Thanks, Dan, for pointing out that the second half of the Great Commandment is part and parcel with the first half. I've never seen it quite so clearly before.

This will definitely be a hard less. It's easy to say we should love the Lord our God with all our heart, soul, mind, and strength—especially for us Biblical Calvinists, with a high view of the sovereign glory of God.

But we're also humans, which means we're also sinners, and not only do we imperfectly love God, but we even less perfectly love our neighbour. And who is our neighbour? Oy gevelt. Not only is there Luke 10:29-37 (which follows immediately on from the Great Commandment), but then there's Matthew 25:34-46, or 5:43-48—and that's just for starters!

Then there all the hundreds of Mosaic laws—and Proverbs!—illustrating how to love our neighbour...the ramifications are enormous...everything from protecting others from physical harm; to honest business dealings; to caring for widows, orphans, and strangers.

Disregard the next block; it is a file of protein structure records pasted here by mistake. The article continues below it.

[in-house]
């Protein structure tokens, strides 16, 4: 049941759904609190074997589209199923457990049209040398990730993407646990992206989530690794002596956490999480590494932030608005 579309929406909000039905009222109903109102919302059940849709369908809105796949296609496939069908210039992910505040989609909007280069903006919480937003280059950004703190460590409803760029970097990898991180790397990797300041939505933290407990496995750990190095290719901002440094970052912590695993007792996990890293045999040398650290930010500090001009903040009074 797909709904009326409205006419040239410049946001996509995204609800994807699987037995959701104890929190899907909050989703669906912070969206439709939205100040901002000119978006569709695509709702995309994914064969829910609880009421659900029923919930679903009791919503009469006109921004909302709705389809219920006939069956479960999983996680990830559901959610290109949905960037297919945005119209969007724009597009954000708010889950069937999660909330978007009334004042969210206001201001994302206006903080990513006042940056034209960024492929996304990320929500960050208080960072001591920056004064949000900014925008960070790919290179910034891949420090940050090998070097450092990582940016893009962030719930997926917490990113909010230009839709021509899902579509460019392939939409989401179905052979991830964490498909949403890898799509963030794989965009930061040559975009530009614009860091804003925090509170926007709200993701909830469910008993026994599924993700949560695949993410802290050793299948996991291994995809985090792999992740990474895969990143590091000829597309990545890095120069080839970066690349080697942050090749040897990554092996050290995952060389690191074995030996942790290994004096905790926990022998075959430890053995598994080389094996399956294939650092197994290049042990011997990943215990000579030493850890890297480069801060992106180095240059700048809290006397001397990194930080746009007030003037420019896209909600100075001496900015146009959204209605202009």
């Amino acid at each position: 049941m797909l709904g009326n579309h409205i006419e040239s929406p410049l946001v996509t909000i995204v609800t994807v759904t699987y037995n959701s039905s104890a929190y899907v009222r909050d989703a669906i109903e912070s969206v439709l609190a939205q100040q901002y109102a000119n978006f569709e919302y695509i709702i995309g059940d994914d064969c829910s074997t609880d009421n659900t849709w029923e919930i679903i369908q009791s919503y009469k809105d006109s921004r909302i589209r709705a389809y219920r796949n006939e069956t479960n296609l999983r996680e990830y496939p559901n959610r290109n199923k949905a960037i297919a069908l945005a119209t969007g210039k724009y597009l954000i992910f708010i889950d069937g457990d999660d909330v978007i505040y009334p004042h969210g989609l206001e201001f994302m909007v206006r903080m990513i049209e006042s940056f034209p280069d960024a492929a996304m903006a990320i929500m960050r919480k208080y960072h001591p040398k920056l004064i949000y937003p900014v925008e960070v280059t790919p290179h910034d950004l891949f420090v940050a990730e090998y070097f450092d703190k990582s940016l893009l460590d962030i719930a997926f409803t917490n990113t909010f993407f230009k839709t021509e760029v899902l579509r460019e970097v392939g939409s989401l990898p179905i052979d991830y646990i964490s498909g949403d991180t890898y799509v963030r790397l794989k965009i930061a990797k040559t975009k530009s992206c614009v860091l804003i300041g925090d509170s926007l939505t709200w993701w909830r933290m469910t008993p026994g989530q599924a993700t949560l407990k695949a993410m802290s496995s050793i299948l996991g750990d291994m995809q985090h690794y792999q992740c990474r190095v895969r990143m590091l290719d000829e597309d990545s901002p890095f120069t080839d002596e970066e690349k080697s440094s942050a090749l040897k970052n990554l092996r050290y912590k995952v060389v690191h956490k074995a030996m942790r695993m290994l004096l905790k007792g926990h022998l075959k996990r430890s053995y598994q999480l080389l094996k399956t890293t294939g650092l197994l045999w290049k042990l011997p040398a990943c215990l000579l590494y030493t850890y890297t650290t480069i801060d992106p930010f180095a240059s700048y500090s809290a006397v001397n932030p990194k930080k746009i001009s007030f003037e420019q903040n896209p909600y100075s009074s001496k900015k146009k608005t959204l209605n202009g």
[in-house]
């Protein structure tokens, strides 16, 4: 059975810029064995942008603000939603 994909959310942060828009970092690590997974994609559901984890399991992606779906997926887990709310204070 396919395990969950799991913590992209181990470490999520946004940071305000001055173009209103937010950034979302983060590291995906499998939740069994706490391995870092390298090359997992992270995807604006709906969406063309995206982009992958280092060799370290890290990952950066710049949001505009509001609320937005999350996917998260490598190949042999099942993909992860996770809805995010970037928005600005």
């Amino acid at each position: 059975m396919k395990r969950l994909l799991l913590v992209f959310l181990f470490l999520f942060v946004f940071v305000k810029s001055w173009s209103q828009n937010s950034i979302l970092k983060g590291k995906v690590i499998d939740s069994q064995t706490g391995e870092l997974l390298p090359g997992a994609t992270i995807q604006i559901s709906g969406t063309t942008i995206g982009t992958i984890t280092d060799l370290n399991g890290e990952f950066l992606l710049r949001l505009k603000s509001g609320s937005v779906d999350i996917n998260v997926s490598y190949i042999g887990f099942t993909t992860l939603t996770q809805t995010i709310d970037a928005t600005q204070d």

Not to mention that 60% of the Ten Commandments are subsumed in "Love your neighbour"!

Stefan said...

2nd paragraph should read "Hard lesson," not "hard less."

Frank Turk said...

It's a typo. I meant "Ninjew" not "Ninja".

Sorry everyone -- back to dan's point.

MSC said...

DJP,
I knew what you mean't. Just pokin' fun - :)

Bobby Grow said...

Starter = I John 4:19 :-).

If we don't ground this discussion there, then we will end up somewhere else; like ourselves.

olan strickland said...

Dan, what are you trying to say? Are you saying that the Manhattan Declaration fails at loving your neighbor because it fails at loving God?

We do not truly love our neighbor, if we do not first love God....